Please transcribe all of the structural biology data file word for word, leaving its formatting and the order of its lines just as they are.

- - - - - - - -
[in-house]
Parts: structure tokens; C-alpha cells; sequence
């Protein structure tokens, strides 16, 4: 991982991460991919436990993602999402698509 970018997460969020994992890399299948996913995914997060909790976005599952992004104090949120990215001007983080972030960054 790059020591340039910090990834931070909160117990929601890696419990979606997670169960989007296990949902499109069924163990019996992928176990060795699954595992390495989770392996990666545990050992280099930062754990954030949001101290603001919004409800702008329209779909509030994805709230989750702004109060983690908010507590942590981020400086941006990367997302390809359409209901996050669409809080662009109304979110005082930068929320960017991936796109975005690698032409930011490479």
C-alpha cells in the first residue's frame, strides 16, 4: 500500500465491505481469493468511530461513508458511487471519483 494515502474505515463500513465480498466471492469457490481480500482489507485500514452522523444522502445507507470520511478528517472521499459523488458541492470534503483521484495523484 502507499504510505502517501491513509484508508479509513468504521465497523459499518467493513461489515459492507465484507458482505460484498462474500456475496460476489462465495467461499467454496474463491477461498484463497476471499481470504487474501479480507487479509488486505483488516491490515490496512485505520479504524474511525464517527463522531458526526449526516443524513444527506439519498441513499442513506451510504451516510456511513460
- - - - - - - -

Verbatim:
[in-house]
Parts: structure tokens; C-alpha cells; sequence
């Protein structure tokens, strides 16, 4: 991982991460991919436990993602999402698509 970018997460969020994992890399299948996913995914997060909790976005599952992004104090949120990215001007983080972030960054 790059020591340039910090990834931070909160117990929601890696419990979606997670169960989007296990949902499109069924163990019996992928176990060795699954595992390495989770392996990666545990050992280099930062754990954030949001101290603001919004409800702008329209779909509030994805709230989750702004109060983690908010507590942590981020400086941006990367997302390809359409209901996050669409809080662009109304979110005082930068929320960017991936796109975005690698032409930011490479």
C-alpha cells in the first residue's frame, strides 16, 4: 500500500465491505481469493468511530461513508458511487471519483 494515502474505515463500513465480498466471492469457490481480500482489507485500514452522523444522502445507507470520511478528517472521499459523488458541492470534503483521484495523484 502507499504510505502517501491513509484508508479509513468504521465497523459499518467493513461489515459492507465484507458482505460484498462474500456475496460476489462465495467461499467454496474463491477461498484463497476471499481470504487474501479480507487479509488486505483488516491490515490496512485505520479504524474511525464517527463522531458526526449526516443524513444527506439519498441513499442513506451510504451516510456511513460